Two members of President Donald Trump’s evangelical advisory group are locked in a nasty legal dispute involving allegations of a multimillion-dollar Holocaust fundraising scam.
Mike Evans, a Texas author and Christian Zionist activist, this summer filed a federal lawsuit against Jentezen Franklin, a Georgia mega-pastor who has been featured at Trump campaign events. The two men had in 2017 launched a fundraising project to benefit Holocaust survivors in Israel and raised millions for the cause, but Evans’s suit alleges Franklin turned over only $1.2 million — withholding more than $3.3 million he’d raised.
“We regretfully have not been given any options, in that Franklin has used our work to fundraise and has refused to send the money,” Evans wrote The Washington Post Wednesday, alleging Franklin acted “exploitatively” toward survivors.
The lawsuit filed in U.S. District Court in Georgia accuses Franklin of fraud and conspiracy, and alleges Franklin was “trading on Evans’ personal reputation and credibility in Israel” and using him to meet influential Israelis.
Franklin is head of the 14,000-member Free Chapel church, based in Gainesville, Ga.
Evans’s accusations are “absurdly false,” Darrell Miller, an attorney representing Franklin and Free Chapel, told The Post in a statement. “Our clients have not misappropriated a single penny from Mike Evans, his organization or any other charitable endeavors.”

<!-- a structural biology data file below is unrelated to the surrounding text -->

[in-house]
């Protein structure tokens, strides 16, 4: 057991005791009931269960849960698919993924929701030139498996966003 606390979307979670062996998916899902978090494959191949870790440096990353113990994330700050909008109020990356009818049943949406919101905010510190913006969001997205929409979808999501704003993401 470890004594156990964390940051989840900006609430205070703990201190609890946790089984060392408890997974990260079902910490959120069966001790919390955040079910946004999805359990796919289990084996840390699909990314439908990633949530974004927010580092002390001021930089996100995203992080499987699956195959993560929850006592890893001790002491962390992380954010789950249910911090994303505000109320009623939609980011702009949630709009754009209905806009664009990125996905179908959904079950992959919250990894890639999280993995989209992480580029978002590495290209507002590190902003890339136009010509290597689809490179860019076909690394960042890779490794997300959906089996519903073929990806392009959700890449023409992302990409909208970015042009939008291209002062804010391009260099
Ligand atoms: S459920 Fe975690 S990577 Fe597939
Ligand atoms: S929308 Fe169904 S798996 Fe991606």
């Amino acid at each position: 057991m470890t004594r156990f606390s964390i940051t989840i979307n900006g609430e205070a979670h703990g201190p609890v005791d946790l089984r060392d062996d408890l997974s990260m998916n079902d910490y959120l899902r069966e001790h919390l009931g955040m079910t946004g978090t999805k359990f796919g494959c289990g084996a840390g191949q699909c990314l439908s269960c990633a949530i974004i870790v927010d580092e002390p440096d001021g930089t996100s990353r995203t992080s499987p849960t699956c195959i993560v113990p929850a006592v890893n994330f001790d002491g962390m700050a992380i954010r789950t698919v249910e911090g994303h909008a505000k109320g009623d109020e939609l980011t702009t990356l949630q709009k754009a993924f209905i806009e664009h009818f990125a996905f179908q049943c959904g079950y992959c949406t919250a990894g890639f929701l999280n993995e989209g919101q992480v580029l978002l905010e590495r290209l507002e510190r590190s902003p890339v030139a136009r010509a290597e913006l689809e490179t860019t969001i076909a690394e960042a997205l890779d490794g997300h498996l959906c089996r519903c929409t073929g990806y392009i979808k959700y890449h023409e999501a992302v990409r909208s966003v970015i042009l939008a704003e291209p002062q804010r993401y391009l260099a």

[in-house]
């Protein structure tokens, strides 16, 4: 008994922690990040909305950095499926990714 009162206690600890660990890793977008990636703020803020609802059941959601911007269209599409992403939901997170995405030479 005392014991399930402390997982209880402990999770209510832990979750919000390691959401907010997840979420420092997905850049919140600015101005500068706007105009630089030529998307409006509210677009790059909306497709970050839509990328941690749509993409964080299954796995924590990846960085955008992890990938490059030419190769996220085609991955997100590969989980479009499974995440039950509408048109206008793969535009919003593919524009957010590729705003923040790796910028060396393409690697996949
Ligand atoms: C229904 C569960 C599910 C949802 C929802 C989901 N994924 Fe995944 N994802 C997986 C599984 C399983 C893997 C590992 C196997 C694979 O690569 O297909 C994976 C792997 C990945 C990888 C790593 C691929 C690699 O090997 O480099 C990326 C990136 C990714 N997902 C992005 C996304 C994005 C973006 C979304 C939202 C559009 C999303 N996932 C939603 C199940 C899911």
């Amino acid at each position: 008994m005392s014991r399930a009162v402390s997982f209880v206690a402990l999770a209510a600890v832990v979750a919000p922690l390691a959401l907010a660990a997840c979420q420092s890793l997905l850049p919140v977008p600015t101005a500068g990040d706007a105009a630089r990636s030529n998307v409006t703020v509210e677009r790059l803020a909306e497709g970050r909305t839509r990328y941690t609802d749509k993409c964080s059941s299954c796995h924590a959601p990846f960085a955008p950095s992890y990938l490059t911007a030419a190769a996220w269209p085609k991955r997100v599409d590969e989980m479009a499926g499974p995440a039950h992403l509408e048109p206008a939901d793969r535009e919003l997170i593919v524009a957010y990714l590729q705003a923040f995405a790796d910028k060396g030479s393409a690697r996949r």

In a September motion to dismiss Evans’s suit, Franklin argued that whatever agreement the two men had was not an enforceable contract, and that Evans would have no standing to sue anyway because any money was meant for Holocaust survivors and not Evans. Franklin said in the motion that he has visited Israel on his own for years, donated to other charitable projects there, has his own networks in Israel and didn’t need Evans.
“The value received by Pastor Franklin and his ministry is the knowledge that they are doing God’s work,” the motion reads.
Evans and his lawyers, the motion continues, “contend that any Christian ministry that agrees to participate in a humanitarian project abroad must continue to do so even if other humanitarian needs are greater in different parts of the world.”
One of Franklin’s lawyers, Andrew Brettler, told The Post that the millions raised by Franklin went to Evans, fundraising costs and to other groups in Israel working on similar causes.
Several members of Trump’s advisory board, according to Evans, reached out to offer to help him settle the suit with Franklin. The board is an informal group of evangelicals who advise a president they see as supportive of their key causes: minimal oversight and limits on religious organizations, social conservatism and support for Israel’s government.